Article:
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ZSR Library

Guide to Primary Sources on American Indians in ZSR Special Collections and Archives: Research with Primary Sources

What is a primary source?

In historical research, a primary source can be any source of information created at the time of a historical event or by a direct participant in or observer of an event.

Primary sources can include memoirs,diaries, correspondence, interviews, photographs, newspaper or magazine articles, film footage, news broadcasts, official documents, speeches, maps, artifacts, and works of fiction or drama.

What constitutes a primary source depends entirely on the subject of research. For example, John F. Kennedy's Profiles in Courage would be a secondary source in a study of John Quincy Adams or Sam Houston, but it could serve as a primary source if the topic of study were Kennedy himself.

How do I find primary sources?

Primary sources are available in many forms, so there is no one method for searching them out. There are, however, some general guidelines for getting started.

  1. If you've been assigned a research project that will require primary sources, do a preliminary survey of what sources are available before settling on a final topic. It may be that very few primary sources exist for a proposed topic, or that those which do exist are in a foreign language or reside only in a distant archive. It's best to find this out before you've committed a lot of time and effort on a subject!

  2. The bibliography of a relevant secondary source work will list the primary sources that the author used in his/her research. These may be mostly unpublished archival materials, but some may be available online (see no. 8 below).

  3. When you're searching the library catalog or Worldcat for materials, try appending one of the following terms to a subject search: personal narratives, sources, interviews, correspondence, diaries, archives. For example: "South African War, 1899-1902 -- Personal narratives" will retrieve memoirs of the Boer War.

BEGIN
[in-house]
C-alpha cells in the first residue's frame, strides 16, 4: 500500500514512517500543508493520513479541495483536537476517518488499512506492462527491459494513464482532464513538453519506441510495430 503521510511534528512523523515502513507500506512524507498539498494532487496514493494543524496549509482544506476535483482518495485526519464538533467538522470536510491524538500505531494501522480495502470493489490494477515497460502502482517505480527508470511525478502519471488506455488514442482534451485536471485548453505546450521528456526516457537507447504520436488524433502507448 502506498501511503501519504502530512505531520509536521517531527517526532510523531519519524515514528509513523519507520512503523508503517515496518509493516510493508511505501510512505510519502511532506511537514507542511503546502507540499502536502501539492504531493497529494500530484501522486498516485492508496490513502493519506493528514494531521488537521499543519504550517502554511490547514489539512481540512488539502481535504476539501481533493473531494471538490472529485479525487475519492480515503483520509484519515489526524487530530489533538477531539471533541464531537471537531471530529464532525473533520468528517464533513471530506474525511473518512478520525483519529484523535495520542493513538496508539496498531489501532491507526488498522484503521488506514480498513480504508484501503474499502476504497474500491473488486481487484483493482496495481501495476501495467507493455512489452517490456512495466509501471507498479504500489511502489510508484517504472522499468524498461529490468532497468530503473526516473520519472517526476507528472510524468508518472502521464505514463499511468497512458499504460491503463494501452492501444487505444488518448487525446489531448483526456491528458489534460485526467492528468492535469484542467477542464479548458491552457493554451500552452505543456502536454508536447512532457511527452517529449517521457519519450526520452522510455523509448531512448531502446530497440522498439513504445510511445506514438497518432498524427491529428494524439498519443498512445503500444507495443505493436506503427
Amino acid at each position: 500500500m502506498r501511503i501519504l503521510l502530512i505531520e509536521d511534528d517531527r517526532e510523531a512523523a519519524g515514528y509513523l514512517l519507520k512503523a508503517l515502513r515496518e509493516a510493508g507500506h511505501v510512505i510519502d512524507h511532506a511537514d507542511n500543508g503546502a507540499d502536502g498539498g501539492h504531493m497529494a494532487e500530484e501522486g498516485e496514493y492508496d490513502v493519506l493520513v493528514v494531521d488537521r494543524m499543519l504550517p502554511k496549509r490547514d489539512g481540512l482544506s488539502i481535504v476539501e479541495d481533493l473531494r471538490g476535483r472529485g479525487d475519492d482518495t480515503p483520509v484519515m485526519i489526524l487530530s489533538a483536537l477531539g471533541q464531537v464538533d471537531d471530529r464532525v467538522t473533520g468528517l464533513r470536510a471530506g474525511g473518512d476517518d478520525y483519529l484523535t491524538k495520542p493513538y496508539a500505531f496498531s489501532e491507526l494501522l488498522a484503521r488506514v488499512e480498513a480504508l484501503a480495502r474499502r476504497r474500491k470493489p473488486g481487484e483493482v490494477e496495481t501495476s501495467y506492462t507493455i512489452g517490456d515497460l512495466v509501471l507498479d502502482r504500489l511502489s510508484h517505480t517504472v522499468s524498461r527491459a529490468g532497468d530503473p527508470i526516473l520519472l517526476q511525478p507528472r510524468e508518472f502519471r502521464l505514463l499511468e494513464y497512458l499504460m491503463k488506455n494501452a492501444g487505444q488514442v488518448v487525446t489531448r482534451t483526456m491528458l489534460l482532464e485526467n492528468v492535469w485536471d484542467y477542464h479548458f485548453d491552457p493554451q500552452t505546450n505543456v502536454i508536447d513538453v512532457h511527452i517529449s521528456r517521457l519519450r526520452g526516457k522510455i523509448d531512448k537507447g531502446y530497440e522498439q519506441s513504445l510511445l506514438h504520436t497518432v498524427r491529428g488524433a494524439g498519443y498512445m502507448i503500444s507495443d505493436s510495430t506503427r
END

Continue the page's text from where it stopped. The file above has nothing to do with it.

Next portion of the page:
4. Many primary sources are now available as scholarly reprints, sometimes as part of a compilation of sources on a specific topic. Look for materials with "sources", "documents", or "documentary history" in their titles.

  5. ZSR's Find a Database page has a section which lists primary source databases relevant to history.

  6. Search archival holdings of newspapers and magazines for articles written during the relevant time period. The library catalog will provide information on ZSR subscriptions. Also look for digital archives of newspapers and periodicals, such as the Proquest Historical Newspapers or C19 datatbases.

  7. Many of the sites listed in the Internet Resources section of this guide have links to digital collections of primary source materials.

  8. Unpublished primary source materials are found in archives throughout the world. You can locate them through resources like the National Union Catalog of Manuscript Collections , Repositories of Primary Sources, or ArchiveGrid. Even if you aren't able to travel to remote collections, you may find that  repositories  have digitized materials from their collections available on their websites.

Questions to ask of a primary source

What is it? (Correspondence, pamphlet, photograph, oral history, artifact, etc.)

Who is the author/creator?

When was it created?

Why was it created?

If you have access to the actual item, are there any notable physical features?

If it's a published work, when was it published? Where? And by whom?

What is the larger context of the source? What else was going on in the region/world at the time it was created?

What questions do you have after studying the source?


Subject Guide

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Megan Mulder
Special Collections & Archives
Z. Smith Reynolds Library
Wake Forest University
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